To study the subcellular localization of TRAC-1 in more detail, confocal microscopy was used. Staining for TRAC-1–Myc constructs after permeabilization showed that, consistent with the presence of myristic acid, TRAC-1 was excluded from the nucleus (Figures 2C–2E). TRAC-1 showed a reticular staining with some concentration in a perinuclear region. This is reminiscent of the localization of other myristoylated proteins [42], and probably represents the distribution of TRAC-1 at various membrane compartments. In contrast, G2A-TRAC-1 was more homogeneously distributed and able to enter the nucleus. This mutant, but not wild-type TRAC-1, overlapped to a considerable extent with the soluble GFP (Figure 2C).

Localization of TRAC-1 at the plasma membrane was studied by the co-expression with UD–GFP (Figure 2D), a myristoylated and palmitoylated protein composed of the unique domain of Lck fused to GFP that localizes to a large extent to the plasma membrane [36]. Very little, if any, TRAC-1 co-localized with UD–GFP at the periphery of the cell, showing that TRAC-1 is not present at appreciable levels at the plasma membrane. However, some TRAC-1 co-localized with perinuclear UD–GFP, which was shown previously to associate with the Golgi complex [36]. Co-staining with the cis-Golgi marker GM130 confirmed the presence of TRAC-1 in the Golgi region (Figure 2E). In conclusion, TRAC-1 associates with membranes as a result of myristoylation, and is primarily located at intracellular membrane systems.

TRAC-1 has a short half-life as a result of auto-ubiquitination

The levels of TRAC-1–GFP in T-cells were found to be consistently lower than those of C37A/C40A-TRAC-1–GFP (see fluorescent intensities in Figures 1A and 1D). This suggested that TRAC-1 with an intact RING domain might be targeted for proteasomal degradation. To test whether this is the case, transfected Jurkat T-cells were incubated with the proteasome inhibitor MG-132. This treatment had no detectable effect on levels of C37A/C40A-TRAC-1–GFP, but those of TRAC-1–GFP and G2A-TRAC-1–GFP were increased after an incubation as short as 30 min (Figure 3A). This effect was not generally observed for ubiquitin ligases with intact RING domains, since levels of c-Cbl were not affected by MG-132. Neither was it specific for TRAC-1–GFP constructs, as levels of TRAC-1–Myc were increased in the presence of MG-132 as well. Moreover, higher-molecular-mass forms of TRAC-1 were detected in the presence of MG-132, indicative of its polyubiquitination (Figure 3B). To investigate TRAC-1 ubiquitination, constructs were co-transfected with HA–ubiquitin, immunoprecipitated and blotted with anti-ubiquitin antibodies. Polyubiquitinated forms were detected for TRAC-1 and G2A-TRAC-1, but not for C37A/C40A-TRAC-1 (Figure 3C). Therefore it can be concluded that TRAC-1 is subject to auto-ubiquitination.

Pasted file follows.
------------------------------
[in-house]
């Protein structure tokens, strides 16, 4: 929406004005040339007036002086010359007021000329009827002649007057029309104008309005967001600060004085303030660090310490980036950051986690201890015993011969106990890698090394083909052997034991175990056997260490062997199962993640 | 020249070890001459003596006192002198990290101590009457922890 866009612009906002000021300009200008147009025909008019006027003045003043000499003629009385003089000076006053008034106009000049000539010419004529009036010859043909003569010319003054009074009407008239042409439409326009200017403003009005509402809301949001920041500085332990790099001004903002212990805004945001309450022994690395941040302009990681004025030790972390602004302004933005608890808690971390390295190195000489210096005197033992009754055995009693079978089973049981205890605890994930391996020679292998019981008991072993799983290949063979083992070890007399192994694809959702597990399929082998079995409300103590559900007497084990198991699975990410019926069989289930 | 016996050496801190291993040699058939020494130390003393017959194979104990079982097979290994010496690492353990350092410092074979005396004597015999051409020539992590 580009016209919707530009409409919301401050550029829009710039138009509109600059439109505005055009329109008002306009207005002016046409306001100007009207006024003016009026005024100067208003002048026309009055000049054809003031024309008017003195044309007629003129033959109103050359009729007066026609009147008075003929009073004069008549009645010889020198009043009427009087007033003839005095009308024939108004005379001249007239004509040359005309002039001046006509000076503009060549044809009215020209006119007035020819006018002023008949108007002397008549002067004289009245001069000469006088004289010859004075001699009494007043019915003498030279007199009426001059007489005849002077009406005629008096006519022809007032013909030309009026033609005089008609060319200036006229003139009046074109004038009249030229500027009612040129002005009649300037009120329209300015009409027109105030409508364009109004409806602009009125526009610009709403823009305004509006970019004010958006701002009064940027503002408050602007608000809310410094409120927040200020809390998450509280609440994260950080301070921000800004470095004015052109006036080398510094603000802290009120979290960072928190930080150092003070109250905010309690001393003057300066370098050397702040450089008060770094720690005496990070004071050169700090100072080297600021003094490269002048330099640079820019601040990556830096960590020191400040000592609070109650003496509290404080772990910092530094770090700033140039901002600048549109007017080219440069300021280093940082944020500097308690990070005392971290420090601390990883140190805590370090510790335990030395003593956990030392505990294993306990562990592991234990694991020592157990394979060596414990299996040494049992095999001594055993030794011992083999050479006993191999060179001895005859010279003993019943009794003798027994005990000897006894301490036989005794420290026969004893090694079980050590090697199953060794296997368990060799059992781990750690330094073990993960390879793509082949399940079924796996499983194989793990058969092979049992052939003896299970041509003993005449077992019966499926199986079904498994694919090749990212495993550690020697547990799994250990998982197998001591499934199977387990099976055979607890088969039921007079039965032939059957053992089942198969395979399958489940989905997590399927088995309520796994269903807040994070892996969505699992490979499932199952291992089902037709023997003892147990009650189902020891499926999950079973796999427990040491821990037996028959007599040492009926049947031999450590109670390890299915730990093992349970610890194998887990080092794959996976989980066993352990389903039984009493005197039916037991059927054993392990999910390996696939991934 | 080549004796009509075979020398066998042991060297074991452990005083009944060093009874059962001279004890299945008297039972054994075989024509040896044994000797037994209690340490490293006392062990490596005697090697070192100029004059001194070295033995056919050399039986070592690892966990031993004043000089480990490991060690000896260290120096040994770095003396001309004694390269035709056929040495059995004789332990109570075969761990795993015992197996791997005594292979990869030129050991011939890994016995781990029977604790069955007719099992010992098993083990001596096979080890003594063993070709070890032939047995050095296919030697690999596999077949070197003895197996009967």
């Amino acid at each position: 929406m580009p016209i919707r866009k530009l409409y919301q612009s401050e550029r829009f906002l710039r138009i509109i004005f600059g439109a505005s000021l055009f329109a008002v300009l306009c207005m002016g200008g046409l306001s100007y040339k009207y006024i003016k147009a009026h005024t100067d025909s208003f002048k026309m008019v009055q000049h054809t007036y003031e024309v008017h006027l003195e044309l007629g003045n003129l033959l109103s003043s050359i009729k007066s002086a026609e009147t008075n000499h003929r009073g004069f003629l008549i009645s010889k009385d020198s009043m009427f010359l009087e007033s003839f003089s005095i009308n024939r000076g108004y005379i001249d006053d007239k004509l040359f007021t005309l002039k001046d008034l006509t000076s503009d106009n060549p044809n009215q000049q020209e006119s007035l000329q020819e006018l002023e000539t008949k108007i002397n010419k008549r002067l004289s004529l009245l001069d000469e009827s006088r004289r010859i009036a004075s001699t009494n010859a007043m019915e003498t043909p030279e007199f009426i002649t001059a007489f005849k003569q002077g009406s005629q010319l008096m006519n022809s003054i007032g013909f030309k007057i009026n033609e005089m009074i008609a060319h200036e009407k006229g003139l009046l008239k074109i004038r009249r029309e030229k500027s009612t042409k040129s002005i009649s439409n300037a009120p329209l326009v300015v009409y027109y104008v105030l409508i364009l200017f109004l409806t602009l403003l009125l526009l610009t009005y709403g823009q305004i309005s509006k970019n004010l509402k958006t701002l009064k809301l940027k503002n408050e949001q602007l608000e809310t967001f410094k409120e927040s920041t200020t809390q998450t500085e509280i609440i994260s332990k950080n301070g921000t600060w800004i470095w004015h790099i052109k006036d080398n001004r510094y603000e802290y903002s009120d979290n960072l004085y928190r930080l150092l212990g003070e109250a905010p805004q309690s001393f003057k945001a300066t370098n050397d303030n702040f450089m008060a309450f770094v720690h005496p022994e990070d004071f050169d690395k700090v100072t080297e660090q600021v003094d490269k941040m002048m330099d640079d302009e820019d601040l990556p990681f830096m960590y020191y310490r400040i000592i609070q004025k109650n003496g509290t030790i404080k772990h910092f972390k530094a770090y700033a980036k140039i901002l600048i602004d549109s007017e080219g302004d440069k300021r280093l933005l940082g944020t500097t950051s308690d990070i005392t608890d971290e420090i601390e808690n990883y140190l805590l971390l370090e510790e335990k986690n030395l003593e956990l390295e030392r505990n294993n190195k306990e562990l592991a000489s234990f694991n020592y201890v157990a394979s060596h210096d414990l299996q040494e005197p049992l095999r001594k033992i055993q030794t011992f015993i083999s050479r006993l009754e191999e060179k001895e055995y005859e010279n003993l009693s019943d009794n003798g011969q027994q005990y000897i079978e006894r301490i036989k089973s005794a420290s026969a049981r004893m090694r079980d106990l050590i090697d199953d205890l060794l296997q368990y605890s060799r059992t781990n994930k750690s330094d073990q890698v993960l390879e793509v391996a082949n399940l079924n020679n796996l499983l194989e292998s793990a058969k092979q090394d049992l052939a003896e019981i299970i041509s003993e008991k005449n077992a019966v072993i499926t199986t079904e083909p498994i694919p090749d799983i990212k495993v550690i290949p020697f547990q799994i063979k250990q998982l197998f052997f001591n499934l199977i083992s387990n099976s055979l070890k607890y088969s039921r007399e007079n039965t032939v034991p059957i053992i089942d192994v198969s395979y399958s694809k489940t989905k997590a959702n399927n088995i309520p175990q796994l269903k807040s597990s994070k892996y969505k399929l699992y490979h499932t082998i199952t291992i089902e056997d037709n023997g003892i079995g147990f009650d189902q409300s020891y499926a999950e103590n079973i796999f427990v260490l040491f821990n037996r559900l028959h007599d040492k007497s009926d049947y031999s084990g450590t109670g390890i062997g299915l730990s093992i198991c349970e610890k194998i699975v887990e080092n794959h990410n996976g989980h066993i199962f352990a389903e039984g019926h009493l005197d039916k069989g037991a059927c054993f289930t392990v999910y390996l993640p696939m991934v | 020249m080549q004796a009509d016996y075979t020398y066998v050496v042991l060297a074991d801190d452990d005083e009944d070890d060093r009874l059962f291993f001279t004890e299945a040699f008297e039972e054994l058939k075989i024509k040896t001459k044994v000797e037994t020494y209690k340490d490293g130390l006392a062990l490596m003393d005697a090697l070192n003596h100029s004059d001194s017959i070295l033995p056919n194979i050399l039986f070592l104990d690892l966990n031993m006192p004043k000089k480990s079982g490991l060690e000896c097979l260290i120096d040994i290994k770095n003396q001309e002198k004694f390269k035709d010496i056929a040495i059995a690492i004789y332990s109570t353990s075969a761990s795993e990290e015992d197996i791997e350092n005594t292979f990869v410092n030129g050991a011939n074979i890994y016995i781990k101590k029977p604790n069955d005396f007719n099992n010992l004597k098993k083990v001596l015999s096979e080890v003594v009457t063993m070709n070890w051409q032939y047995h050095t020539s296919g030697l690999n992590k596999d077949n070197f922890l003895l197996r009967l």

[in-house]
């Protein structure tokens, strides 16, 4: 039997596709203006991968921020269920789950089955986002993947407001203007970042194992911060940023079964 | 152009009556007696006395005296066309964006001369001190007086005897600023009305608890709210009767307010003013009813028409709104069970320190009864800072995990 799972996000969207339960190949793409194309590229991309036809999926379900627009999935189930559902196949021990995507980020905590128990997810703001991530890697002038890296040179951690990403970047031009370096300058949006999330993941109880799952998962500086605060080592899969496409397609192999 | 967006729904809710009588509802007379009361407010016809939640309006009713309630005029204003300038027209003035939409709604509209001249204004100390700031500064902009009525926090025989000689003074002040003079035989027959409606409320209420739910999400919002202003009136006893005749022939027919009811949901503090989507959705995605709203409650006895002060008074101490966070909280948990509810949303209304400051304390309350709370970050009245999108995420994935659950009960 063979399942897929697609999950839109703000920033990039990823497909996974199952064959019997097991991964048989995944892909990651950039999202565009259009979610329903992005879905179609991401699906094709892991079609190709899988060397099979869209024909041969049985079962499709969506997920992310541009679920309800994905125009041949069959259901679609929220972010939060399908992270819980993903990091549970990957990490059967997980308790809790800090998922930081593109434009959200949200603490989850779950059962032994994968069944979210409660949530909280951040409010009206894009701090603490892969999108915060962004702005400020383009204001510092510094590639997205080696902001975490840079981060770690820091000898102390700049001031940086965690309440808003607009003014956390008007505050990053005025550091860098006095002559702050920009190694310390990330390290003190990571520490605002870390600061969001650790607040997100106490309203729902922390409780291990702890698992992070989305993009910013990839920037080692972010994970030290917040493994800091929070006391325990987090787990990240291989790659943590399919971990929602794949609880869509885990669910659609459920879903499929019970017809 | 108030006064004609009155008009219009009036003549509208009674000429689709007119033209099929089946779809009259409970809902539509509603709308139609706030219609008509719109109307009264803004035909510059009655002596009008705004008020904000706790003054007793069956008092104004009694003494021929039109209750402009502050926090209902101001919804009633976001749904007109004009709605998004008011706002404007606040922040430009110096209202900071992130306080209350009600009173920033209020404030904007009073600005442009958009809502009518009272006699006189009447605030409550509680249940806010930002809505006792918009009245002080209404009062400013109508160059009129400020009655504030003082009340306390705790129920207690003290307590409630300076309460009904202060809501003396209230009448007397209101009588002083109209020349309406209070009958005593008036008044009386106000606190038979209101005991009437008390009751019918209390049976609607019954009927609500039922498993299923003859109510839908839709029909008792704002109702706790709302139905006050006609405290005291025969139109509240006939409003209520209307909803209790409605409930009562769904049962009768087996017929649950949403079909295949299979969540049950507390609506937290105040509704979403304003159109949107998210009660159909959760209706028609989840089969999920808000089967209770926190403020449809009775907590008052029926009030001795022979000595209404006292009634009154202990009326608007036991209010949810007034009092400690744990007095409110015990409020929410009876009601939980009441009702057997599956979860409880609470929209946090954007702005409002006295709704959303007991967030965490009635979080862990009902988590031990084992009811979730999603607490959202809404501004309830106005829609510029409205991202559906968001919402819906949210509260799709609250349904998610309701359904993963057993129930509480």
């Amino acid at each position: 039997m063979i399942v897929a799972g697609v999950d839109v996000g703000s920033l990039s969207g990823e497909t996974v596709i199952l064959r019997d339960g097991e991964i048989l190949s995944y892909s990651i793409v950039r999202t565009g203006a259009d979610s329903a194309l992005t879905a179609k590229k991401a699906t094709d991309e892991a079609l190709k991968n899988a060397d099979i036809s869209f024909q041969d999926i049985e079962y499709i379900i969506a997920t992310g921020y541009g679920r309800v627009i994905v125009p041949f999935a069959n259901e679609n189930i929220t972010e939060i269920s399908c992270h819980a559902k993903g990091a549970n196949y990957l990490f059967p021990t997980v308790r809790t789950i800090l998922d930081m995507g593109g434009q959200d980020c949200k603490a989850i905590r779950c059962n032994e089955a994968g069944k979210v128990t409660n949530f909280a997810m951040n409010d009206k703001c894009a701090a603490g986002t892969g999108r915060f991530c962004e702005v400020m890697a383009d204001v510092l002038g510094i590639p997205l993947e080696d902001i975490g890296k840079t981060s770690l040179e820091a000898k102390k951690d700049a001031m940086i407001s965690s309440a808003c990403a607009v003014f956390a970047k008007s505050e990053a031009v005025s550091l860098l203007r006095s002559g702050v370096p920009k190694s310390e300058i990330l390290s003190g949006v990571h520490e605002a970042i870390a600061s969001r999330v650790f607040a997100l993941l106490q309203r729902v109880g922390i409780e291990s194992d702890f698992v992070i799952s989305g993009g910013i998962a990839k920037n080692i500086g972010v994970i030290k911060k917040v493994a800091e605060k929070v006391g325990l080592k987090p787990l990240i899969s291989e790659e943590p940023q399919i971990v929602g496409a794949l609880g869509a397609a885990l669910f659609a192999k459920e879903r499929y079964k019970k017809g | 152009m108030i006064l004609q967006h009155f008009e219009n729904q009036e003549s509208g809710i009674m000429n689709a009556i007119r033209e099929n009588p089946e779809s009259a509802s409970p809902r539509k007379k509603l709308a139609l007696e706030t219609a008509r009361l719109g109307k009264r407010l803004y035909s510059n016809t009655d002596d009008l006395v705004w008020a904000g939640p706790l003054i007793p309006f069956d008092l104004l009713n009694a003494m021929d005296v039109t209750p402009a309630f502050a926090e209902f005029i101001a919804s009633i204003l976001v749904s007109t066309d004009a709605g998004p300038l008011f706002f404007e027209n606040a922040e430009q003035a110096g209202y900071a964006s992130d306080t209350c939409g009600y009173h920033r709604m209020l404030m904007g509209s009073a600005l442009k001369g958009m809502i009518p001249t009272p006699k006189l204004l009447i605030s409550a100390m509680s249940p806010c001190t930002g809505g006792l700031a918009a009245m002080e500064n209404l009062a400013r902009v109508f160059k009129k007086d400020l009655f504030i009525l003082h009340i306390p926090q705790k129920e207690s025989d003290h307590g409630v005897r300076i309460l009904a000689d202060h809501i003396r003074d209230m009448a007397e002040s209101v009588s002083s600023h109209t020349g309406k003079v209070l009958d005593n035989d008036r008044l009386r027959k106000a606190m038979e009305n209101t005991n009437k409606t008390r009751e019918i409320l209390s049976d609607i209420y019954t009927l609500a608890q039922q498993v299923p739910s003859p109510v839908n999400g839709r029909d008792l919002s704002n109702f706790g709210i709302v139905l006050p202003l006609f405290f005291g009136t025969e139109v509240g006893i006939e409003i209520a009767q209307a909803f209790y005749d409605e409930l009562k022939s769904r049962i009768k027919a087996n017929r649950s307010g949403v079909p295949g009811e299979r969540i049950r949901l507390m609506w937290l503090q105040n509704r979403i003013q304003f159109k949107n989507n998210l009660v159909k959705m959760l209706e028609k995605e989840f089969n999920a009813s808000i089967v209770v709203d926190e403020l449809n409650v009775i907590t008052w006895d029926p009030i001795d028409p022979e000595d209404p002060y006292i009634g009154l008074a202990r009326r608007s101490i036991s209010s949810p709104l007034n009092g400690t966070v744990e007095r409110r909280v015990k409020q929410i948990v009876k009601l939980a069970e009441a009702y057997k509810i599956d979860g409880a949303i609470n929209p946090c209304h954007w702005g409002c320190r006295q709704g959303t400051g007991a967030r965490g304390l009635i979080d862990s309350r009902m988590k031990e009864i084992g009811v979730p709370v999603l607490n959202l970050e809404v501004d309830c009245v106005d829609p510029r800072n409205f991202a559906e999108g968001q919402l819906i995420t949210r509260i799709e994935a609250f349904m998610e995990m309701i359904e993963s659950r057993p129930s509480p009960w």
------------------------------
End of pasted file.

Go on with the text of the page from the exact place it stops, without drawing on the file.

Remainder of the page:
Figure 3 TRAC-1 is unstable as a result of auto-ubiquitination